Be kind, be grateful, be happy.

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So this week I’ve been working with these brilliant dudes  Fabian Seymour and Jo Lidster teaching research and innovation to keen minds, eager to learn about the innovation pathway so they can be agents of change when they leave the University and take up employment; being a researcher and an educator is awesome sometimes. This week I have also been working with some great people at the College of Radiographers on patient and public partnership – it’s been an  amazing week and it’s been non stop. I finished the week on a high watching our final year undergraduate students at the end of their week on the Research and Innovation in Health course delivering their innovation pitches to the Dragon’s Den-they blew me away they were so good.

After such a great week I left work on Friday on a high. Flicking through my twitter feed on the train on the way home I read a tweet from a beautiful woman with secondary breast cancer who has just received the devastating news that she only has weeks to live. The photo attached to her tweet was a holiday snap of her with her daughter, it was a beautiful picture of a relationship that will be cut short too soon, and in a carriage full of strangers I cried. Tears streaming down my face because I could think of no words to offer this lovely woman. It was an abrupt reminder that it was time for me to switch off from work and focus on what’s happening in my personal life,
It’s funny how some moments in life stick in your mind.  I remember asking one of my daughter’s friends at school (the lovely Chloe) what she had in her packed lunch one day. She replied “I’m hoping for crisps”. It made me laugh then and it still makes me chuckle now. I don’t think she got crisps that day, but then in adulthood we often don’t get what we hope for.

When I underwent a mammogram and then ultrasound for a suspicious breast lump in March this year, I knew almost instantly from the measured words of the lovely radiologist that it was going to be cancer; when he moved on to biopsy the lymph nodes under my arm it kind of sealed it for me. So when I went back to clinic a week later with my husband for the biopsy and imaging results I knew what was coming, and we (my husband and I) were prepared. Like the the lovely Chloe I had in my mind something I was hoping for. A nice small (less than 1cm) low grade tumour and no lymph node involvement would be lovely thank you; I didn’t get what I’d hoped for either.

I had drawn this imaginary line in the sand of tumour size and spread, that I felt I could cope with. So it wasn’t the small, low grade tumour I’d hoped for, but at least there wasn’t any positive lymph nodes-I could cope with that, my line in the sand had shifted a little, but it was ok, bring on the treatment.

Surgery day came and a small hard blemish had appeared on my breast that caused concern, the surgeon wanted to see it on ultrasound before theatre, so off we went. The small hard blemish as it turns out was nothing. Although the radiologist’s measured words hinted at something more worrying, a second tumour previously not identified and distinct from the first lesion. A devastating blow delivered moments before heading down for surgery. Our heads were in a spin, this news had implications for the surgery I was about to undergo and we had no time to process it, or understand the implications. But it was fine, the surgeon had altered his plan, admittedly on the fly (not ideal), and we were off, treatment had begun.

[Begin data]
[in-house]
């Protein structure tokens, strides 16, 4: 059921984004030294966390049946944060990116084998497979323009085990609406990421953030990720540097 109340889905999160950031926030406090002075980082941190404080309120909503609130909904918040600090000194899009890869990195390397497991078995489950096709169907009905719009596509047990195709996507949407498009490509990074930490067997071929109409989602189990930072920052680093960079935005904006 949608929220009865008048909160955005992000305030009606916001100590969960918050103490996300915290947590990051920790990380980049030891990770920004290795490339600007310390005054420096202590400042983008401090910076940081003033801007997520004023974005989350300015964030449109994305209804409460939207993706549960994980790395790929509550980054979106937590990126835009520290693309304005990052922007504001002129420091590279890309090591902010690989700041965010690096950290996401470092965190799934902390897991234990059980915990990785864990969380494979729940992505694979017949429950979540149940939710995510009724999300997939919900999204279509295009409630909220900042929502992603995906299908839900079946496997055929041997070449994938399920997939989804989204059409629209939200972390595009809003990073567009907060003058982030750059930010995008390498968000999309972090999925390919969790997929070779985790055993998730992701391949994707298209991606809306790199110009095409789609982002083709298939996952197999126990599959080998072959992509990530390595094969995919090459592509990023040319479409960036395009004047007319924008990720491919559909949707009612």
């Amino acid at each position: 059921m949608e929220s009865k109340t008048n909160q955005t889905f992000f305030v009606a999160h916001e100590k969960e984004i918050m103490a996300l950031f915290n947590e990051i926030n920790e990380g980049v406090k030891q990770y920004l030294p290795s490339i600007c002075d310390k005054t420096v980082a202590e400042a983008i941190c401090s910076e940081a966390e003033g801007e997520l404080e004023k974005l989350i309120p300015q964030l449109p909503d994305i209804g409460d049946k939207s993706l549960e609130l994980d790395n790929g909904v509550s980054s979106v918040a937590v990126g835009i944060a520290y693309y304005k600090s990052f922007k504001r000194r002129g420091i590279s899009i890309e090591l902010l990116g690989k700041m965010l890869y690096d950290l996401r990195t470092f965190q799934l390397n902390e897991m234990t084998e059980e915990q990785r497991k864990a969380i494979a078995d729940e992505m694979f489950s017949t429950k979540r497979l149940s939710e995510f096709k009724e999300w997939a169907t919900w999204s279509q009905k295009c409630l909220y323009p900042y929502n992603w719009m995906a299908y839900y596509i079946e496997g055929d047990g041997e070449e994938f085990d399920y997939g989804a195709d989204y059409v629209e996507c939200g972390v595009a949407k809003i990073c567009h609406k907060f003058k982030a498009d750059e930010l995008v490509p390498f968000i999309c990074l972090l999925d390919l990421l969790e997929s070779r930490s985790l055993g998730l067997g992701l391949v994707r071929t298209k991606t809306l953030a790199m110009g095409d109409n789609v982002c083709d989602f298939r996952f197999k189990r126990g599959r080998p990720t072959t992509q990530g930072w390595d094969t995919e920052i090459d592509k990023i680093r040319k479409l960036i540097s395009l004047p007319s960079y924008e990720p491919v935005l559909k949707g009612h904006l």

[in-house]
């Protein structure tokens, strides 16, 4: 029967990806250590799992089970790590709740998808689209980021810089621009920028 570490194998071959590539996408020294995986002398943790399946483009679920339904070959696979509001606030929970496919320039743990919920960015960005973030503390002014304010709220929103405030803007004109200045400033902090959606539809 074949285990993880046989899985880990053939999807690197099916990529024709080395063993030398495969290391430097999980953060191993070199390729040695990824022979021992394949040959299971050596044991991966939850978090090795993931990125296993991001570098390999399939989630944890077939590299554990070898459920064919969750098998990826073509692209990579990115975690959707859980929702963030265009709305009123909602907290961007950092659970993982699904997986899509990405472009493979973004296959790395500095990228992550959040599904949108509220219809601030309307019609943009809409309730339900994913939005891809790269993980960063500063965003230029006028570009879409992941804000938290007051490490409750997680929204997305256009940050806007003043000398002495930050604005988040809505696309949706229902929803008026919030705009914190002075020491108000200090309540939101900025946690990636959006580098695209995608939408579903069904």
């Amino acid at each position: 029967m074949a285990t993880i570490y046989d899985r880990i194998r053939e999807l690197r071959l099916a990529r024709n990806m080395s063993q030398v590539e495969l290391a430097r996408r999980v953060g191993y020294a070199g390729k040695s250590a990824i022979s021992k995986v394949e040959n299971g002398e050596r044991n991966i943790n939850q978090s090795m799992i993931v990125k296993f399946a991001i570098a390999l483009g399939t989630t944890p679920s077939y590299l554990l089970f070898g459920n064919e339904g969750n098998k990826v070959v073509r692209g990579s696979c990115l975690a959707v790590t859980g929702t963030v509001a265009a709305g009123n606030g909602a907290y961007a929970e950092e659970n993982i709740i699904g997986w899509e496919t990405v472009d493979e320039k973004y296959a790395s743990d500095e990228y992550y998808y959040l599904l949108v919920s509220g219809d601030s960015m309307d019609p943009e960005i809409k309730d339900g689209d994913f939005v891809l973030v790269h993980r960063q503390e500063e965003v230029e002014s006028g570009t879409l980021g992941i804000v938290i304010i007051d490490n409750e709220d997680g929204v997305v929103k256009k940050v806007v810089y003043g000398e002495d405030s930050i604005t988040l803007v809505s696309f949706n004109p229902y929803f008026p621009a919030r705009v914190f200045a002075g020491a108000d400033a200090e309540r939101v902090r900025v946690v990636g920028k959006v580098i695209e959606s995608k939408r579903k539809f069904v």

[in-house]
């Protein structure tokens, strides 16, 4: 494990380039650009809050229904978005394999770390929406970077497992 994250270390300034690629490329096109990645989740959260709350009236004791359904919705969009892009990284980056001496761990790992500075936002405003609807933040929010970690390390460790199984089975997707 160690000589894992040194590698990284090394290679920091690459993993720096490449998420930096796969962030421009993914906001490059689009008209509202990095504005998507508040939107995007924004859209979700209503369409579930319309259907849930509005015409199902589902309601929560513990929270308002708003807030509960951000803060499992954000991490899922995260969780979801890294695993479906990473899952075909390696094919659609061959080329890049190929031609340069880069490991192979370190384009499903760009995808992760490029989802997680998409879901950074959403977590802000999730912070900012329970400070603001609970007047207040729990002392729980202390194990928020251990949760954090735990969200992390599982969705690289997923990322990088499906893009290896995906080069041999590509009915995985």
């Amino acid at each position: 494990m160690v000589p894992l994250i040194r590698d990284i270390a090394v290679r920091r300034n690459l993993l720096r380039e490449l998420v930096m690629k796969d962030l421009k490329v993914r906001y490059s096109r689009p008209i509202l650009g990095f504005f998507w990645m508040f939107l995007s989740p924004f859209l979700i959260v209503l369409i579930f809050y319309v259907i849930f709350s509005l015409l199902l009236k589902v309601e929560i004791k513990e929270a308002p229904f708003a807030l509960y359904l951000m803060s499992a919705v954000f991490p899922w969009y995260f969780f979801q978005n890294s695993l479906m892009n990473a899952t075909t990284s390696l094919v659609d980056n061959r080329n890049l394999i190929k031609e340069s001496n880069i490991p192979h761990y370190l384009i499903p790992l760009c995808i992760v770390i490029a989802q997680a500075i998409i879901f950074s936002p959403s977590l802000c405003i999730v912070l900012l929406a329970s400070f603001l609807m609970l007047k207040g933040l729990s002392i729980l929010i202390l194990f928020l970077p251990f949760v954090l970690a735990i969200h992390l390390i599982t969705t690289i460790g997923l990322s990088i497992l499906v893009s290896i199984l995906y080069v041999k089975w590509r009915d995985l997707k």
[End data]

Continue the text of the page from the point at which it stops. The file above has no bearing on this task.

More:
Fast forward two months and ok, it hasn’t really gone according to plan. A further two operations and a positive lymph node later (yes a damn positive lymph node) and I’m back on Monday for operation number 4. My line in the sand has shifted not once but several times now. The most recent at a pre-surgery clinic appointment when I realised the one thing I’d always imagined would be my breaking point, the one thing that I felt I would not be able to cope with, was now staring me in the face. My coping strategy was pushed to its limit, what was I going to do now?

Like so many others have done I’m sure before me, I held back the tears in the clinic room, through the hospital corridors and made it back to my car before the avalanche of tears came. I’d gone alone to this appointment not expecting bad news, my oncologist husband had a clinic with patients that needed to be seen, so I’d faced this news alone.

So what do you do when the line of acceptability you’ve drawn in the sand is breached so badly it’s literally in the sea? Well, I did what any self respecting modern woman would do, I turned to Google. Searching the internet I quickly realised two things.  One, I’m actually very lucky, there are far more women out there going through far worse things than I am (had a word with myself instantly), and two, I can make a plan, I can take control of somethings, and I can turn a negative life event into something truly positive. The best part was I shared my plan with my closest friends and family and they all endorsed it, helping me to shape and refine it, I know I am truly blessed.

So I’m here now facing operation number 4, it’s not where I wanted to be. I’ve already been through the slow painful process of rehabilitation following surgery. Hours of persistence with arm exercises and a lovely, amazing Pilates teacher who showed me such kindness it made me cry, and I have regained full range of motion in my shoulder joint.

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This photo of me doing a handstand was taken just this week, I was so chuffed to be able to do this again. But on the snakes and ladders cancer board, by tomorrow evening I will have slid down that big giant snake no one wants to land on, right back to the beginning of the board. I will have to work hard one painstaking square at a time hoping to avoid further snakes (infection and lymphoedema) back up the board to recovery.